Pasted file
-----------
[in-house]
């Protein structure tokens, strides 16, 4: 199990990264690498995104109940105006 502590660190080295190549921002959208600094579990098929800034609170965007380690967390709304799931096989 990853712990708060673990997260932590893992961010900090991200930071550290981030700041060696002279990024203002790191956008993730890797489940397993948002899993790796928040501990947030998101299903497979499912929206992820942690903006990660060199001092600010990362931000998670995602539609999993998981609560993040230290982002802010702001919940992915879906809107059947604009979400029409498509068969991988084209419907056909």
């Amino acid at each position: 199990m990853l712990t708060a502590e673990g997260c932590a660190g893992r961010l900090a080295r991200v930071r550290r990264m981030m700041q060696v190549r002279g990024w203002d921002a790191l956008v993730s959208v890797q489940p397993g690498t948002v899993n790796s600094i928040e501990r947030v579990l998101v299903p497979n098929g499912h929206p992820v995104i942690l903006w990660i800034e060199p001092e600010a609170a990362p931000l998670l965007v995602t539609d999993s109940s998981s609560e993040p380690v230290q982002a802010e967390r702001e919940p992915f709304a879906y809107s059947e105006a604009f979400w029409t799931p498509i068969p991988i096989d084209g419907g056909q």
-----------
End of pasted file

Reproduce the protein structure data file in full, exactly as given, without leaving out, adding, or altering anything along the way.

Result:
[in-house]
């Protein structure tokens, strides 16, 4: 199990990264690498995104109940105006 502590660190080295190549921002959208600094579990098929800034609170965007380690967390709304799931096989 990853712990708060673990997260932590893992961010900090991200930071550290981030700041060696002279990024203002790191956008993730890797489940397993948002899993790796928040501990947030998101299903497979499912929206992820942690903006990660060199001092600010990362931000998670995602539609999993998981609560993040230290982002802010702001919940992915879906809107059947604009979400029409498509068969991988084209419907056909």
């Amino acid at each position: 199990m990853l712990t708060a502590e673990g997260c932590a660190g893992r961010l900090a080295r991200v930071r550290r990264m981030m700041q060696v190549r002279g990024w203002d921002a790191l956008v993730s959208v890797q489940p397993g690498t948002v899993n790796s600094i928040e501990r947030v579990l998101v299903p497979n098929g499912h929206p992820v995104i942690l903006w990660i800034e060199p001092e600010a609170a990362p931000l998670l965007v995602t539609d999993s109940s998981s609560e993040p380690v230290q982002a802010e967390r702001e919940p992915f709304a879906y809107s059947e105006a604009f979400w029409t799931p498509i068969p991988i096989d084209g419907g056909q």